DYESS AIR FORCE BASE, Texas -- Stories of service, sacrifice and resiliency can be found throughout the military and while people might have to search deep for them, there is one place where every man and woman in a uniform personifies each of those stories.

More than 200 servicemembers from throughout the U.S. and British armed forces will come together to compete in the 2013 Warrior Games from May 11 - 17 in Colorado Springs, Colo.

Of all the competitors, one Airman from Dyess was selected to be a member of the Air Force team. Master Sgt. Simon Wess, 7th Civil Engineer Squadron, will participate in the archery and air pistol portion of the games.

"We are proud to host the Warrior Games at the U.S. Olympic Training Center and the Air Force Academy," said Charlie Huebner, United States Olympic Committee chief of paralympics. "Paralympic sport has a tremendously positive impact on individuals with physical disabilities, and the Warrior Games allow us to salute these fine young men and women who have served their countries honorably."

The Warrior Games bring military members and veterans from the Air Force, Army, Marines, Navy/ Coast Guard, Special Operations Command, and British warrior team together to participate in an Olympic-style competition, which includes sitting volleyball, wheel chair basketball, swimming, cycling, track and field, archery and competitive shooting, and are open to all wounded, ill and injured members.

"It's an honor to represent Dyess and the Air Force," Wess said. "The games are very competitive, but it's not about winning gold, silver or bronze. It's part of it and it's great to recognize people who perform, but really it's about getting these athletes together who are struggling with their recovery and show them that they're not alone. If anyone gets the opportunity to attend the Warrior Games, it's a life changing event. It's tough seeing all that pain and suffering people went through, but at the same time it's inspiring to see what they're overcoming."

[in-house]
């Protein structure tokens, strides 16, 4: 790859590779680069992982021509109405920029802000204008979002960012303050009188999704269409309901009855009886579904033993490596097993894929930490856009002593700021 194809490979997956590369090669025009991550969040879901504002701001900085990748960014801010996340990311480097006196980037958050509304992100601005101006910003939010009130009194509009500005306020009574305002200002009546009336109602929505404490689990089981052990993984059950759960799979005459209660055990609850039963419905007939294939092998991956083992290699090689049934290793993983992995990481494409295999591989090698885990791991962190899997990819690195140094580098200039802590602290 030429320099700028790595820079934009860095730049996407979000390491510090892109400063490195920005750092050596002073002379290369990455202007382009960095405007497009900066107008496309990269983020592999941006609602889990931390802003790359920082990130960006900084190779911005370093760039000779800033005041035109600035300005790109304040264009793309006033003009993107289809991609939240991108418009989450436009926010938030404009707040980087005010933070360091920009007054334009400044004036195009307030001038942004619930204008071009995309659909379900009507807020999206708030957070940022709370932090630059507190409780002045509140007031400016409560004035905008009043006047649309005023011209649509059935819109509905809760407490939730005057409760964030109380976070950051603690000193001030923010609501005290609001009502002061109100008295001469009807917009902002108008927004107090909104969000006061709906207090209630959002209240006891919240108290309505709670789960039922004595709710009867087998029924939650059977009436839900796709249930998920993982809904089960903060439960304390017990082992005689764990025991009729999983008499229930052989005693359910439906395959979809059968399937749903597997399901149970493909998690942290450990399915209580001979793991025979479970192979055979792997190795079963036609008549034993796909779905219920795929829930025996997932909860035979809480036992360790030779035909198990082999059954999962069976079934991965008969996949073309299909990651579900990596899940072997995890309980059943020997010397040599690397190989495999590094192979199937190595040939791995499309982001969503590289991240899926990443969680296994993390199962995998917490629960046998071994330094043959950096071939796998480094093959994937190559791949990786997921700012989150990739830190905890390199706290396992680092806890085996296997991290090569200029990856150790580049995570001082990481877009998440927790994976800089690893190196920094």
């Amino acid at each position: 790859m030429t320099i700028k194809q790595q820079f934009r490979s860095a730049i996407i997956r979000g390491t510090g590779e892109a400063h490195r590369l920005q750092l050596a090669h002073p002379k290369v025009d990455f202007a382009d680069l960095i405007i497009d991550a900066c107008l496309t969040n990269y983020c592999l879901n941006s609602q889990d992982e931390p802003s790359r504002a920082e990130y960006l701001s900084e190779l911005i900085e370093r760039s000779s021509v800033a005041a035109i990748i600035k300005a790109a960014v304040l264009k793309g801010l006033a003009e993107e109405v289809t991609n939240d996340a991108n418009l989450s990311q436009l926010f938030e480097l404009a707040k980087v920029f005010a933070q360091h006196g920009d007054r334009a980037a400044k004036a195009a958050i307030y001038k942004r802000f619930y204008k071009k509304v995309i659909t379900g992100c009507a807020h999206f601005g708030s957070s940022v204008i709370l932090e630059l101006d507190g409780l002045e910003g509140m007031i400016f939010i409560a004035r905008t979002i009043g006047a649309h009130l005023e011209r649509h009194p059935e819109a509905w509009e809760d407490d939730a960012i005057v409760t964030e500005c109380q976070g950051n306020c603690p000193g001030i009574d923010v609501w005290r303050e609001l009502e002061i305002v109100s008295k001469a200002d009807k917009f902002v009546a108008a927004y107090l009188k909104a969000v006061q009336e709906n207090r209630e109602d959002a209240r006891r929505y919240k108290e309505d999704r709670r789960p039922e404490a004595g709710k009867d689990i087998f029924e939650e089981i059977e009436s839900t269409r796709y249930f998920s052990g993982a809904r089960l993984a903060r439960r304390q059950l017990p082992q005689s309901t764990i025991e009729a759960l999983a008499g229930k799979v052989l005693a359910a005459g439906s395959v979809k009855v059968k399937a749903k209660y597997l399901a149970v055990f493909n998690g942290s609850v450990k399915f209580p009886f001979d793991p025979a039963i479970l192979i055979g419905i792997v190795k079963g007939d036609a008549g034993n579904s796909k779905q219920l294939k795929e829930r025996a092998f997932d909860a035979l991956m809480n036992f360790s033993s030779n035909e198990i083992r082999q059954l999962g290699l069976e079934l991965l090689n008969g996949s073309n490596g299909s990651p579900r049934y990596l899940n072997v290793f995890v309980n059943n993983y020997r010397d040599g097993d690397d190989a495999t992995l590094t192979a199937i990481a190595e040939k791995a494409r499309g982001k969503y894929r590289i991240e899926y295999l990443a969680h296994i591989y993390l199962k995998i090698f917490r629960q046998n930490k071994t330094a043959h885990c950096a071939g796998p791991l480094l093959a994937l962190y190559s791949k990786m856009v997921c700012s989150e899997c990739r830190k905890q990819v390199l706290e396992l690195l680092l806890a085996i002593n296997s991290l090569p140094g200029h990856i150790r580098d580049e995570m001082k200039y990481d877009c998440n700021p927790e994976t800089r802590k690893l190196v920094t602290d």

Looking at Wess, one couldn't tell that he's a wounded warrior because the damages to his body are in his lungs.

"In 2005, I was in Bagram, Afghanistan," Wess said. "While we were tearing out a Russian aircraft parking ramp, I inhaled something and immediately went down. After a day I was told if they didn't get me to Germany that I would die.

"I was given a phone to tell my mom, I love her, then was put on a ventilator and given drugs to induce a coma," he said. "When I woke up, I was in Germany with my parents next to me and was told my lungs had been scarred and my lung capability was reduced."

Like the damage to his lungs, Wess' other wound isn't visible, but it's something he and other servicemembers suffer and cope with.

"In 2009 and 2010, I did convoys in Afghanistan," Wess said. "We were attacked and some of our guys were critically hurt. The rest of us performed first aid to the injured, but one of them didn't make it. Since then I've had survivor guilt that I've had to deal with."

This is the second year that Wess has participated in the games. Though he is much more comfortable participating this year, in 2011 it was much harder for him to be at the games and around people, something he helps other servicemembers overcome.

"It was difficult that first year at the games," Wess said. "I felt like I didn't deserve to be there, but I'm glad I went. It was good to be around people you can relate with.

"Now when I talk to the young guys, I let them know they're not alone, that's it's not just their problem, it's our problem," he said. "It helps for them to talk to us who've been through it and see how we've progressed."

After 20 years of service, Wess' Air Force story of service and resiliency is coming to an end, something that seemed so far away at one point.

"Following the damage to my lungs, the doctor told me that I would be medically retired within a year," Wess said. "Here it is eight years later and I'm getting ready to retire in February. I would say that I won that one."